WB Stephen sent me an email on this just yesterday. He’d ordered a recent book written by a former-lawyer-turned-blockbuster-author. Stephen was appalled—and rightly so—because the first paragraph of said book used the verb WAS exclusively, something like a half-dozen times in almost as many sentences. And boy, do I agree. We’re talking about a principle from Writing 101 here. Good writing relies on vigorous verbs, not wimpy, uninspired forms of “to be.”
Which reminded me of a conversation I recently had with another friend. She’s an avid reader and library staffer annoyed with the wave of lousy books coming from her favorite A-listers. Most of her comments were proofreading related—misspelled words, missed punctuation, etc…. But even small mistakes stand out as glaring errors in published books.
Clearly, something’s going on here, something that makes good writers look inept. But I’m not sure the problem lies solely with the writers. Rather, I think this harkens back to recent slashes in editorial staff at the publishing houses. Our favorite writers don’t suddenly suck. They still write great stories. It’s just that I don’t think there are enough editors left to properly edit them.
Personally, I’m going to take this as an opportunity. This is my chance to see such writers’ work somewhat au naturel, rather like seeing celebrities without makeup. This new age of stories comes to us in a different pristine state—a state with many of the flaws still intact. In the past, when I read those beautiful books, I felt intimidated by writing that jumped off the page, effortless. Now I see I can adopt a different mindset. In some ways, these adolescent books are just as pimply and gauche as mine are. Which means there’s hope that success isn’t as far off as I feared.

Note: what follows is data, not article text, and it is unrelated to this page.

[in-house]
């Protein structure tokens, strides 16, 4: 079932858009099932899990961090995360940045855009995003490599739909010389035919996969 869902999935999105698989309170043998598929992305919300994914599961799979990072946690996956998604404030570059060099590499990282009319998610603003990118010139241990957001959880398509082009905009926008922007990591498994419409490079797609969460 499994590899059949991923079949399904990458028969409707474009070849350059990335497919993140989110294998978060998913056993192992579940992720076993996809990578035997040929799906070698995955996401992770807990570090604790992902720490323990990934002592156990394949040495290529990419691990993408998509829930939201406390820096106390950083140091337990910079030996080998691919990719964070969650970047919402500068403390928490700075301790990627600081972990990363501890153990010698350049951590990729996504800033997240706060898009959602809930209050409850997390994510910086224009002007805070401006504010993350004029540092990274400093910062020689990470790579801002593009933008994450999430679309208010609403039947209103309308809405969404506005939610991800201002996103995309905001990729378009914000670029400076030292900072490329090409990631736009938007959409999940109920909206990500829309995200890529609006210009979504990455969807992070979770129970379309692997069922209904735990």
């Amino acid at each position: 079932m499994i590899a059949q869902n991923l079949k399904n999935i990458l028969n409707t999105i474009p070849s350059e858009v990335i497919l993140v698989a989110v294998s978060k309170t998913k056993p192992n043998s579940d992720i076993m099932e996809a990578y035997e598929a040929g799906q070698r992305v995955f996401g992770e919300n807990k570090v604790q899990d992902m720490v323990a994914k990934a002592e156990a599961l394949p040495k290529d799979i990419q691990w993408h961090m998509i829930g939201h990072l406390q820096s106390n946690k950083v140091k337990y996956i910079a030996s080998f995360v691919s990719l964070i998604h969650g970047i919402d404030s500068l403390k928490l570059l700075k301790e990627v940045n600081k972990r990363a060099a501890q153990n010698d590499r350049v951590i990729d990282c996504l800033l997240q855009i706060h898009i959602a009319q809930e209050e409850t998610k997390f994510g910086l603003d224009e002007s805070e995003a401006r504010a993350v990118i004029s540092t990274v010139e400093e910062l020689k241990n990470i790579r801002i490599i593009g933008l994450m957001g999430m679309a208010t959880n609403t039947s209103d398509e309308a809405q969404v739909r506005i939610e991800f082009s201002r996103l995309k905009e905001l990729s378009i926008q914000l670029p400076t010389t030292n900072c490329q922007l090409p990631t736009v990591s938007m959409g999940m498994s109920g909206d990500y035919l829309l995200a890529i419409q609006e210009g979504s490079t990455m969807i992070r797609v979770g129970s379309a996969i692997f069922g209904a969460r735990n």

Wednesday, January 6, 2010
I’ve been in simmer mode lately. Lots of input and things to think about. Also, some good, creative output. This week, I finished draft one of The Blue Hills, my NaNoWriMo project for 2009. During November, I managed to complete my 50K words, making me an official winner, but my story arc wasn’t quite complete. As of Monday, the arc was closed and I wrote those magical words, THE END.
Ahhhh, the feeling is so bittersweet.
Now that Blue Hills ripens on my hard drive, my attention turns to other matters. While I was tied up in drafting, a few issues came my way. In no particular order, they include: